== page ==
What to do

Sexual violence constitutes perhaps one of the most hidden forms of wartime violence. It is notoriously difficult to document in a systematic way in part because survivors feel shame and stigma. Reports of sexual violence might therefore take more time to appear than reports of other aspects of the war but might be more likely to surface in the current phase. 

Prevention of sexual violence in Ukraine will be difficult. However, documentation needs to be actively sought out, and refugees should be systematically screened for information about sexual violence by trained professionals. This way, evidence of war crimes can be collected so that those responsible can eventually be held accountable. Sexual violence should be addressed in all discussions of ceasefires, peace agreements, and support to Ukraine. Survivors are going to need medical, financial, and also moral support. The abuses they have suffered should be considered like other war injuries—as a badge of honor, not a source of shame.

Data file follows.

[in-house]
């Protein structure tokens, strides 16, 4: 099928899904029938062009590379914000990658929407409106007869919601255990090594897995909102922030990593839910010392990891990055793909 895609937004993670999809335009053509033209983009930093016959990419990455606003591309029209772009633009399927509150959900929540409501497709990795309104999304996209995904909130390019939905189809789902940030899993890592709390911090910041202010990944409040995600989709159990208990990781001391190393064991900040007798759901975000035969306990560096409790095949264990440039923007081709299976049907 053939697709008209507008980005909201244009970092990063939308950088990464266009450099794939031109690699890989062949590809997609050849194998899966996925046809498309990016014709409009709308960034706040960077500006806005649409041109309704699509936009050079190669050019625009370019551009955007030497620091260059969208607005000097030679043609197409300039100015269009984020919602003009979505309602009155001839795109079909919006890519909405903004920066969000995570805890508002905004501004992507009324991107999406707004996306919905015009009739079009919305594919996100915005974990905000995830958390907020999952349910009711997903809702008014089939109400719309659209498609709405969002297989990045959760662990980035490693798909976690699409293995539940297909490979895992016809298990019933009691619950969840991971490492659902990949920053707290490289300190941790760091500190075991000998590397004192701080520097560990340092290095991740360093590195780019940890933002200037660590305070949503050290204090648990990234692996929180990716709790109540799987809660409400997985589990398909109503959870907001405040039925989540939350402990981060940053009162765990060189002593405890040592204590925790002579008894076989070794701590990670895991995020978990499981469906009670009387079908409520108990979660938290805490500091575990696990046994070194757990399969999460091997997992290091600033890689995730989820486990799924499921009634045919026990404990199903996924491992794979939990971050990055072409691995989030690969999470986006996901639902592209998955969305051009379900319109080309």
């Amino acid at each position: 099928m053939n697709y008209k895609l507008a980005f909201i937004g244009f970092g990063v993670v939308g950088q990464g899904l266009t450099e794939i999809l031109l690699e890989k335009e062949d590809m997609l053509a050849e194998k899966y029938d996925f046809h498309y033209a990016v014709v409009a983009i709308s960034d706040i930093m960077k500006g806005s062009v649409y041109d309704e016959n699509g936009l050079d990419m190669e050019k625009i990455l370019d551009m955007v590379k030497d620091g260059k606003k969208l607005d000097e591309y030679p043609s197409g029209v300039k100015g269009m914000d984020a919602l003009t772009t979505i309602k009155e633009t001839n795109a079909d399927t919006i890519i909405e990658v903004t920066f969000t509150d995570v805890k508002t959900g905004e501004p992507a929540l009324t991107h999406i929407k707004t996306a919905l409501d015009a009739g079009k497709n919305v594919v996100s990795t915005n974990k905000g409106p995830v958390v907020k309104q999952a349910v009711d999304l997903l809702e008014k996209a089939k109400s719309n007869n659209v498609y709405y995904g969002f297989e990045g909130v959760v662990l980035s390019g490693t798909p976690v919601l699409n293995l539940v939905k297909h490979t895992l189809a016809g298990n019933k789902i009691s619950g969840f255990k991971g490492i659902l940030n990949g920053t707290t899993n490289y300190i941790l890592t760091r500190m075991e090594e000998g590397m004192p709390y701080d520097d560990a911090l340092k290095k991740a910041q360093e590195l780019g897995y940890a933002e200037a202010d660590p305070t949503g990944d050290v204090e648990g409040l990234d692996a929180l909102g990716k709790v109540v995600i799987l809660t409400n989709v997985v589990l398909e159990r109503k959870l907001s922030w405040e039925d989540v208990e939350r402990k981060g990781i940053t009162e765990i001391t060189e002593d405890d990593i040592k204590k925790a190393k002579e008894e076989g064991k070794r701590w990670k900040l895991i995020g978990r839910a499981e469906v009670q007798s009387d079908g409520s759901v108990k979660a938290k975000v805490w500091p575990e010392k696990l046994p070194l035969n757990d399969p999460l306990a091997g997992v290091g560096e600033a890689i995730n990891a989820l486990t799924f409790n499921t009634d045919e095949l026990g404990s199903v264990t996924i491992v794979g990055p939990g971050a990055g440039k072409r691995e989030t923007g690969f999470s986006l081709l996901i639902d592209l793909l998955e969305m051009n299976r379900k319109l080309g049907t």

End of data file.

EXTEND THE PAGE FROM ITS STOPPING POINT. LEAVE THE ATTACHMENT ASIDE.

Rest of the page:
Ragnhild Nordås is an Assistant Professor of Political Science at the University of Michigan.

Leave a Reply

Your email address will not be published.

You May Also Like

A Symposium on the Crisis in Ukraine

By Rachel Epstein for Denver Dialogues [getty src=”2641661?et=glM2D4y2SK9NIuYjYhPXlw&viewMoreLink=on&sig=glMwrKiLBTZFSXfbv9w0Tjn1E_0KvCC9VGO81Ld6Aps=&caption=true” width=”594″ height=”429″] It’s been well over a year since Russia…
Read More